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Former Legendary Blues Band Guitarist Peter Ward Boards Train to Key Biscayne

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Former Legendary Blues Band Guitarist Peter Ward Boards Train to Key Biscayne

Submitted to Record World

Peter “Hi-Fi” Ward announces a March 29 release date for Train to Key Biscayne, his new CD on Gandy Dancer Records. Along for the ride with the former guitarist in The Legendary Blues Band are a trainload of New England blues notables, including Ronnie Earl, Sugar Ray Norcia, Luther “Guitar Junior” Johnson, Johnny Nicholas, Anthony Geraci and Michelle “Evil Gal” Willson, plus Neil Gouvin on drums, Peter’s brother Michael “Mudcat” Ward on bass (both members of Sugar Ray & the Bluetones), and Hank Walther on keyboards.

“Peter ‘High Fi’ Ward has been a brother to me since I have known him in 1975,” says guitar legend and multiple Blues Music Award-winner Ronnie Earl. “To me, he plays the kind of music that I just love, which is traditional blues, Western swing and country - and he is adept at all those styles. His music makes me want to pick up the guitar and play. And it’s very inspirational to me. Peter has a beautiful style reminiscent of Louis Myers and that beautiful traditional Chicago Blues. I just love his playing and I’ll go see him anytime. He’s on my records and I’m on his records. He’s a beautiful person and I think you’ll love this album.”

Train to Key Biscayne is Peter’s follow-up to his first solo album, Blues on My Shoulders (2017), which garnered excellent reviews and made it to the Top 25 blues charts. It features 12 new blues, swing tunes and ballads, all written by Peter. On the new CD, he is joined by some of today's best blues artists - who also happen to be his friends. Train to Key Biscayne features excellent vocal performances from award-winning singers Luther “Guitar Junior” Johnson, Sugar Ray Norcia, Michelle “Evil Gal” Willson and Johnny Nicholas — all naturally gifted singers who'd be tops in any era.

“The song ‘Blues Elixir (Ronnie's Here)’ features blues guitar virtuoso Ronnie Earl, who always pours his heart and soul into a song,” says Peter. “When Ronnie plays, you always know it. The point of the song: Blues solves all kinds of problems big and small.”

Sugar Ray Norcia, lead vocalist/harmonica player for perennial Blues Music Award nominees Sugar Ray & the Bluetones, gives his pipes a workout on “As Long As I Have a Chance,” a swing tune Peter wrote with Eubie Blake's sense of melody in mind. He also sings on “A Westerly Sunday Night” homage to his Rhode Island hometown and the ballad, “When You Are Mine.”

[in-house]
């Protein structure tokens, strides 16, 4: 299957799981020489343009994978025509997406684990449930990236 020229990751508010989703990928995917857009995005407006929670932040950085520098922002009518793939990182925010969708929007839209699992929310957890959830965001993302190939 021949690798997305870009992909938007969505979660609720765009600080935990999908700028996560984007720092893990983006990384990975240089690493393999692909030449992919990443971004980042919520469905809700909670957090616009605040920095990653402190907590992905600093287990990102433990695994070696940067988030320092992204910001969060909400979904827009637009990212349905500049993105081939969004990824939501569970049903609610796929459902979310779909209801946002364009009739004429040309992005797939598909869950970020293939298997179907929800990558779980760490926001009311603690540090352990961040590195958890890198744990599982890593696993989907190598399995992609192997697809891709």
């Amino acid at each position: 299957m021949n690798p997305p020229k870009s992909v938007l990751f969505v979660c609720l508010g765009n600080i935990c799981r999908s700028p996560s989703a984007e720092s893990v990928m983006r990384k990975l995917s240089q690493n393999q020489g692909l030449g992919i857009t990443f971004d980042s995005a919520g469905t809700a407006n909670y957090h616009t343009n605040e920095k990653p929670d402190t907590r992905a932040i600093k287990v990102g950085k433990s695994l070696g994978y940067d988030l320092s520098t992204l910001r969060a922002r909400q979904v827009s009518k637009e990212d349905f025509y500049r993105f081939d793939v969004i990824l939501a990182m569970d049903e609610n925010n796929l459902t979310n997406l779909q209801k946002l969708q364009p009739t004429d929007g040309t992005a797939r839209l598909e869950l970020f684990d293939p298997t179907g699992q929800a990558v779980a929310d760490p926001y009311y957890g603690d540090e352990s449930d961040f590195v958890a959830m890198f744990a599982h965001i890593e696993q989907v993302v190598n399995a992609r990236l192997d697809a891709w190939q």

“The Luther Johnson Thing” track pays tribute to Luther “Guitar Junior” Johnson, guitarist and former Muddy Waters sideman, who sings the tune. Peter's song seeks to convey the joy Luther's singing and guitar-playing brings to his many fans.

Michelle “Evil Gal” Willson sings on two tracks, “Coffee Song” and   “I Saw Your Home,” a rock anthem-style song Peter wrote after visiting a friend's childhood home in Alabama.

Peter wrote the title track with singer-guitarist (and former New Englander) Johnny Nicholas of Texas in mind. Even before he moved from Maine to Boston in the 1970s, Peter often traveled to Cambridge, Mass., to see Johnny lead his band, The Rhythm Rockers, at The Speakeasy on Sunday nights. Johnny also sings “"Change (Ain't Never for the Good),” a song Peter conceived when he realized that change rarely means good things in a workplace.

Train to Key Biscayne ends with a poignant solo instrumental guitar piece by Peter Ward in tribute to keyboardist Anthony Geraci’s son, Todd, who recently lost part of a leg from a pedestrian accident in Vermont.                           

While Key Biscayne never supported a railroad line, it's an apt title for the new album. After playing blues for years in many bands and with many artists including the Legendary Blues Band, Johnny Copeland, Joe Beard, Jimmy Rogers, Junior Wells and Otis Rush, Peter Ward remains optimistic on his musical journey. In other words, he's on that train!

Peter "Hi-Fi" Ward grew up in Lewiston, Maine, and later moved to Boston, where he worked in various bands and sat in with Sugar Ray & the Bluetones, who then featured Ronnie Earl on guitar and Peter’s brother Mudcat on bass. He backed artists such as Jimmy Rogers, Eddie “Cleanhead” Vinson, Sunnyland Slim and Lowell Fulson when they appeared locally. In New York, Peter was honored when Otis Rush, after performing together, told him he played chords “like an old man.” In the 1980s, Peter toured with the Legendary Blues Band whose members — Joe Willie “Pinetop” Perkins, Willie “Big Eyes” Smith, Calvin “Fuzz” Jones and Jerry Portnoy — had backed the great Muddy Waters. The experience reinforced in Peter the desire to play blues in a conversational, unhurried and to-the-point way. With Peter the band recorded Red Hot and Blues on Rounder Records, also featuring guitarist Duke Robillard.

Peter was married for 20 years to beloved Boston WGBH-FM blues deejay Mai Cramer, who died of breast cancer in 2002. Each year Peter and Mai's fans stage a fundraiser in her honor for charity at the Regent Theatre in Arlington, Mass. Headliners have included Ronnie Earl, Duke Robillard, Jody Williams, Luther “Guitar Junior” Johnson, Lurrie Bell, Jody Williams, Ron Levy and Eddie Taylor, Jr. In 2010, he produced Goodbye Liza Jane: Hello Western Swing, a CD of western swing songs featuring Herb Remington, an original member of Bob Wills and his Texas Playboys.